Education Must Be Part Of Our Coronavirus Response

Our guest author today is Stanley Litow, Professor at Duke and Columbia Universities, where he teaches about the role of corporations in society, and the author of The Challenge for Business and Society: From Risk to Reward. He formerly led Corporate Social Responsibility at IBM, where he was twice selected as CEO of the Year by Corporate Responsibility Magazine.

Americans are doing their best to cope with coronavirus and the disruption and healthcare emergency it has caused in all of our lives. We are in the midst of a crisis we have not experienced over many generations. The impact on our economy will be cataclysmic, affecting all Americans in all states and territories. Millions of jobs are at risk, along with savings and retirements. But as horrific as this event is (and it is clearly not over), a coordinated response and massive spending from local, state, and federal governments can help to mitigate the disaster and speed recovery. Whether it takes months or years, we will experience a recovery. And while the economic disruption will last for a very long time, the educational disruption is likely to last much longer. A generation of America's children have seen their educations thrown into chaos and we will need a response equal to, and perhaps greater than, what our governments are now doing.

With little time for preparation or planning, just months before the end of the school year, schools across the nation were abruptly forced to close. While some parents are attempting to continue their children's learning opportunities at home, the vast majority of American children are receiving little to no educational support. School districts across the nation have also started to deliver some hastily produced classes online, but families at the bottom of the economic system often have no access to technology or internet access, making the challenge almost impossible. In addition, most other educational entities have been closed: public libraries, museums, after-school programs, and not-for-profit social services agencies, etc., leaving impoverished families with few viable options, even for public access to online schooling. 

When our schools reopen, as they ultimately will, and the economic and health crises have begun to improve, our schools will still need a focused, sustained, and elevated national response, and it must have the support of all Americans and every segment of society. The 2020-21 school year will be a test for our nation.

A Recipe For Successful Literacy Instruction

As a former high school English teacher of nine years, I know how daunting it can be to tackle literacy instruction. You stress over the lack of resources. You crave more professional development. You worry about your assessment choices. You question your administrator’s support. On any given day, you have a stream of worries and concerns running through your mind. While many districts rely solely on the ever-changing state and federal literacy mandates to inform their instruction, there are many adjustments and services districts can provide within their own schools and classrooms to support students and teachers.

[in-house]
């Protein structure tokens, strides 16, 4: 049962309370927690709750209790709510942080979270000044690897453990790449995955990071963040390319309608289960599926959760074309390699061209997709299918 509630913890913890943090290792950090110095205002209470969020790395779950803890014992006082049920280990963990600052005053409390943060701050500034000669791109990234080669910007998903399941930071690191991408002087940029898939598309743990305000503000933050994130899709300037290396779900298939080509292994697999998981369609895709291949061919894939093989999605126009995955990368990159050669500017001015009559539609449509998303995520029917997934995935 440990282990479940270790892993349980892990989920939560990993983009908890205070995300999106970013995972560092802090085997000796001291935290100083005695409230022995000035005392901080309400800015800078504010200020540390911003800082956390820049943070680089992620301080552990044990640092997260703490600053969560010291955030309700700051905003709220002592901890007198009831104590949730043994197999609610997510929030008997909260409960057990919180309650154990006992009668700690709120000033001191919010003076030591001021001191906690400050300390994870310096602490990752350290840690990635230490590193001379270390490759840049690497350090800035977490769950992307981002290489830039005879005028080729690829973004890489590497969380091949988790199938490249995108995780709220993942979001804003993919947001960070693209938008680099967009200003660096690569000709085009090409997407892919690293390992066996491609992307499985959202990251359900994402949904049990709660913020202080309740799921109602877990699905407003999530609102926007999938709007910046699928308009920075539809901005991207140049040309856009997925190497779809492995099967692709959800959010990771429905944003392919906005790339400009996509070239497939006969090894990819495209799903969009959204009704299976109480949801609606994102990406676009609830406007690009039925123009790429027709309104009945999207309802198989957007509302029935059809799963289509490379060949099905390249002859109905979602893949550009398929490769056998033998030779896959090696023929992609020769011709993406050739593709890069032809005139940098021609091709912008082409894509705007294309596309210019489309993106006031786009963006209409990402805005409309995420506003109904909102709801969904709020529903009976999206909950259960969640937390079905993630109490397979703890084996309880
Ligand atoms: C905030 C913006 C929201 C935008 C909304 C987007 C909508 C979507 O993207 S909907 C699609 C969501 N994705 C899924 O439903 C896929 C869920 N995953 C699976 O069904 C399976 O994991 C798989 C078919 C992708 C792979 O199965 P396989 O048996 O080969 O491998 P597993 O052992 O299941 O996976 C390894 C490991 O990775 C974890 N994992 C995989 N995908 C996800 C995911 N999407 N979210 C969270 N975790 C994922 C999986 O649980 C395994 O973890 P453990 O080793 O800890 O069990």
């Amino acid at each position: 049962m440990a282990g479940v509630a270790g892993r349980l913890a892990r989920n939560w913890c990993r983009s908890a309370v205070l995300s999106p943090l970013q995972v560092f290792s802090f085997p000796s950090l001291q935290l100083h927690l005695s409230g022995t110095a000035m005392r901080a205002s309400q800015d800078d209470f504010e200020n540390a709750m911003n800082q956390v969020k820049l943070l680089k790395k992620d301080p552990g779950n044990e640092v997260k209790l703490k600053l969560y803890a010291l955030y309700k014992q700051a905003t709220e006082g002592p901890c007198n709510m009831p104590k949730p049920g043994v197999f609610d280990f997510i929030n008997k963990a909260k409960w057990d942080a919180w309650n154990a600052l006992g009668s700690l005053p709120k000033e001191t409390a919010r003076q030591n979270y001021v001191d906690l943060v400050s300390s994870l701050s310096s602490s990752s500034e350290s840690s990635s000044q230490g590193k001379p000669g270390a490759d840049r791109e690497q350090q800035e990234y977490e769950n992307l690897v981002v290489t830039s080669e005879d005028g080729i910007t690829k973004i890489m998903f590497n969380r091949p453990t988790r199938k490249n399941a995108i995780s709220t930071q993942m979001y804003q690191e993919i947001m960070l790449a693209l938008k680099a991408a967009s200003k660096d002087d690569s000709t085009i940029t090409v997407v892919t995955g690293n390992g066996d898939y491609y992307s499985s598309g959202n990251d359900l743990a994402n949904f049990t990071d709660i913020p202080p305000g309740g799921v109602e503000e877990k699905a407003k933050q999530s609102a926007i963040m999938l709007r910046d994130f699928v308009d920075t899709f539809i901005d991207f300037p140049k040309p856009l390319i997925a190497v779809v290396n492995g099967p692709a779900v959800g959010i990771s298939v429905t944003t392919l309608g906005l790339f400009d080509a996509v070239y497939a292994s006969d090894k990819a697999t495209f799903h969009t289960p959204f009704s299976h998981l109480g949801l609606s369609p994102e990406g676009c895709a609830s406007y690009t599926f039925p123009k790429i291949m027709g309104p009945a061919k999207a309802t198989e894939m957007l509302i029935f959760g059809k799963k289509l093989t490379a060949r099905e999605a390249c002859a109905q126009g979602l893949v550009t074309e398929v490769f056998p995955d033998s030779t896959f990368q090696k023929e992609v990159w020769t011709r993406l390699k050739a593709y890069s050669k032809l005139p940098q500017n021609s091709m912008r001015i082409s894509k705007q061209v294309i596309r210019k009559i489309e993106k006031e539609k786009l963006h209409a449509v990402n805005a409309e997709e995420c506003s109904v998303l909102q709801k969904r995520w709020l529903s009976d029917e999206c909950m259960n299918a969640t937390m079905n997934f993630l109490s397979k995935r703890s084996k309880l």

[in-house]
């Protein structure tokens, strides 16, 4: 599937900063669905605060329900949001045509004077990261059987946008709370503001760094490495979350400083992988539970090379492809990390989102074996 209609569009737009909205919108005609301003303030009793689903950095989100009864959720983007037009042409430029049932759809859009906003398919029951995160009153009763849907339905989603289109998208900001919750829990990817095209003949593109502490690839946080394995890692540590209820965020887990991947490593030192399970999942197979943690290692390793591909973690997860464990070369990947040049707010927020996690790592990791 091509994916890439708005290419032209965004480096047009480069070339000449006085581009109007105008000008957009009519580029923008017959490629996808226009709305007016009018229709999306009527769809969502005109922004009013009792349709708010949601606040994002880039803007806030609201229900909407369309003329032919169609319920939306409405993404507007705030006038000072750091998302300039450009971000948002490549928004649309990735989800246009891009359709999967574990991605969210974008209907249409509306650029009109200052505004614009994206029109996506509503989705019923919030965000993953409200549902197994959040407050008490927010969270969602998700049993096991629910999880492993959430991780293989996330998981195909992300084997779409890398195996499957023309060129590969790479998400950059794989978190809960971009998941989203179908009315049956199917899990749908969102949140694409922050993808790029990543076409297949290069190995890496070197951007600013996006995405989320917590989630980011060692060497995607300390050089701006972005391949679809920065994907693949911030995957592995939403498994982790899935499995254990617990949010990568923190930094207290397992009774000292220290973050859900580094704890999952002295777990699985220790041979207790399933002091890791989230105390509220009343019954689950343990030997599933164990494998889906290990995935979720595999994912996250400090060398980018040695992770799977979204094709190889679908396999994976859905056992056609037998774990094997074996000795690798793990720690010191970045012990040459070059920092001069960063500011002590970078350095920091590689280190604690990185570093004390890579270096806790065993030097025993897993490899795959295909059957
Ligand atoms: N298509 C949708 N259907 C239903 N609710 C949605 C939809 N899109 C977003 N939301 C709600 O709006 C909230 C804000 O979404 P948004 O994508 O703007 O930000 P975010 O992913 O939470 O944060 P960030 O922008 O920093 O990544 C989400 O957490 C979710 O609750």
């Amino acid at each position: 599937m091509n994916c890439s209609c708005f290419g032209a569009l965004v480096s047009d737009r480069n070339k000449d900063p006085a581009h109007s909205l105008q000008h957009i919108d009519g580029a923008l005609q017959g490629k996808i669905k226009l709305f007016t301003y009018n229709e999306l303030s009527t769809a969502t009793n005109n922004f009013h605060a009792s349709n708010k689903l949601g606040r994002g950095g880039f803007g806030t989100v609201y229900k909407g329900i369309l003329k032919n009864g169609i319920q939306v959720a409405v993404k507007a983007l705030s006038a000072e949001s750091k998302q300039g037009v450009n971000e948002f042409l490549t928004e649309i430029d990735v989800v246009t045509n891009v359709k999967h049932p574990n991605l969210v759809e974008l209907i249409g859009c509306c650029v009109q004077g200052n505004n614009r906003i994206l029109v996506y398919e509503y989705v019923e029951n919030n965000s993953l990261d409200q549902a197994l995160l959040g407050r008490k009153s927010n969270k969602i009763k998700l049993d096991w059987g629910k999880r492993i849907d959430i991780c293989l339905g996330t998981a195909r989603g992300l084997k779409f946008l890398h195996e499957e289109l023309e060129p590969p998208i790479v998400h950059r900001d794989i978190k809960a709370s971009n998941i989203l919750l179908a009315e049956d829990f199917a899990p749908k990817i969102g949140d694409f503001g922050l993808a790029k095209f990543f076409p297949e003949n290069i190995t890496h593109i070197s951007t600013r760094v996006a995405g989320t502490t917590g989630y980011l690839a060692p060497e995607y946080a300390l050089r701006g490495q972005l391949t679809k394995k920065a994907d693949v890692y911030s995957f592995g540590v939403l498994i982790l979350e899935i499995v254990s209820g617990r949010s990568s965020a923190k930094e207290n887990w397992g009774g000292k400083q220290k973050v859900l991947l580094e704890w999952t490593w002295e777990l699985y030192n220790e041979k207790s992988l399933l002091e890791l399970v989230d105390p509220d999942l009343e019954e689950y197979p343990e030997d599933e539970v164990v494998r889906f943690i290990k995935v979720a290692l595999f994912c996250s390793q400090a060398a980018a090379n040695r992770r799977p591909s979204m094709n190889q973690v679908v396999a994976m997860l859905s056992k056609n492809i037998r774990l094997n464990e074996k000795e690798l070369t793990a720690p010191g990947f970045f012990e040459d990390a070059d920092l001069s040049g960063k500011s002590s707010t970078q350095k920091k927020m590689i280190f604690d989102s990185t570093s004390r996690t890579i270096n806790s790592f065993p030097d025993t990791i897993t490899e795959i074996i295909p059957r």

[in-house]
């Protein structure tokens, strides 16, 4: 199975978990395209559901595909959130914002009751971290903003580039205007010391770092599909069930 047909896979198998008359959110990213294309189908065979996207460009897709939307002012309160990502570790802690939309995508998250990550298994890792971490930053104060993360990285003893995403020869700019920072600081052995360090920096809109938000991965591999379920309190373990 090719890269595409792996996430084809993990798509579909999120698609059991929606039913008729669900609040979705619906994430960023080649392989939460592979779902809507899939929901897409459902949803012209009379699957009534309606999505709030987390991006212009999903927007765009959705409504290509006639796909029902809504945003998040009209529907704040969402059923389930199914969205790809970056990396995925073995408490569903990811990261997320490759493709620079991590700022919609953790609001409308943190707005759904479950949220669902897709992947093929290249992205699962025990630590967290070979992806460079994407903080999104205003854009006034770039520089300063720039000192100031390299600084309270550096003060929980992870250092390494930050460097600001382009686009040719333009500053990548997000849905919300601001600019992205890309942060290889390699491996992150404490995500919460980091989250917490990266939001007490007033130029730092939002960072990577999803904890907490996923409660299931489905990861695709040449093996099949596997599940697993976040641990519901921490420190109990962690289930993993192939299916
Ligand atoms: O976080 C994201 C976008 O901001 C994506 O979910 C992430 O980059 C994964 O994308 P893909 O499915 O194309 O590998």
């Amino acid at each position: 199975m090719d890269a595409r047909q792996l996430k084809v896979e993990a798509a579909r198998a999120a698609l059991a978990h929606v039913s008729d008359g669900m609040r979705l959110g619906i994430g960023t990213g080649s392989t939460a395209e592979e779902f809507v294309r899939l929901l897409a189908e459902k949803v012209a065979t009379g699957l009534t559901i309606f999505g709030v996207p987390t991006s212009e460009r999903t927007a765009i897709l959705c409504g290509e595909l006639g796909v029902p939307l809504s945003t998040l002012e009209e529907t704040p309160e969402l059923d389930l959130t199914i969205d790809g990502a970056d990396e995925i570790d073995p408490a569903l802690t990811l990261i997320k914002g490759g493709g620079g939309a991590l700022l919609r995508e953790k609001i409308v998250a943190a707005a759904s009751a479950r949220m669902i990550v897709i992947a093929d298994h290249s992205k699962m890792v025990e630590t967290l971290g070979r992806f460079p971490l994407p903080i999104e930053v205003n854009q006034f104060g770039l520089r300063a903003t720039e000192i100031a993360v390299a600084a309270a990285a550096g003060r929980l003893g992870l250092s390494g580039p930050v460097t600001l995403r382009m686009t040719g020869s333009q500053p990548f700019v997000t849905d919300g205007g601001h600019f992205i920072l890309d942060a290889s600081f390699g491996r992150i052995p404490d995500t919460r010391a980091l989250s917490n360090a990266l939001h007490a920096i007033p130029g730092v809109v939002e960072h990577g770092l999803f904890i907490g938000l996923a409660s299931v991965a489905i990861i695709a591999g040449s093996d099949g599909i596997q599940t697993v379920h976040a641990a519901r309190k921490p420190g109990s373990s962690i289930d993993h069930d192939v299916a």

The infrastructure of school systems contributes heavily to literacy instruction and achievement (Gabriel & Woulfin, 2022). One effective way to support system-level literacy is through a district literacy plan. These plans serve as a way to bring together various stakeholders to form a committee intent on better supporting students and improving literacy practices. When preparing a district literacy plan, stakeholders must use a combination of ALL the following ingredients to create a recipe for successful literacy instruction that promotes student learning.

Vision Statement: A district literacy plan should open with and be centered around a vision statement for learning. The Glossary of Education Reform defines a vision statement as “a declaration that schools or other educational organizations use to describe their high-level goals for the future and what it hopes students will learn” (The Glossary of Education Reform, 2015). Essentially, a vision statement encompasses a district’s belief system about literacy and serves as a guide for their work.

Inequity Is Embedded In School Finance

Our guest author today is Fedrick Ingram, secretary-treasurer of the Albert Shanker Institute and the American Federation of Teachers.

Every February, it comes around: Black History Month. It may seem like a feel-good event that has nothing to do with the nitty gritty of school policy and everything to do with uplift. But in my mind, the Black excellence we celebrate and try to nurture this month is the very reason we scrutinize one of the most foundational school issues we face: School finance.

Before I get to that, let me say the obvious: Black history should not be relegated to one month a year. And it should not be limited to predictable recitations of Harriet Tubman, George Washington Carver and Martin Luther King Jr. We need to go deeper.

We need to celebrate intellectual luminaries like Mary McLeod Bethune, Ida B. Wells, Bayard Rustin and Carter G. Woodson—the man who lobbied so hard to establish Black History Month back in the 1920s. And I want to celebrate Black excellence in today’s leaders. People like Rep. Maxine Waters, who has steadily held her ground to protect democracy; Sen. Raphael Warnock, who courageously ran for office in a state unlikely to elect him—and wound up tipping the Senate toward the Democrats by winning a seat once held by a Confederate general; Jason Reynolds, who publishes true-to-life stories that resonate with and engage Black children; and Nikole Hannah-Jones, who gave us the 1619 Project and continues to lift up all the history that has been missing from our classrooms for so very long.

But as much as we have to celebrate, there is still so much more to do. School finance illustrates the point.

The Story On State Literacy Initiatives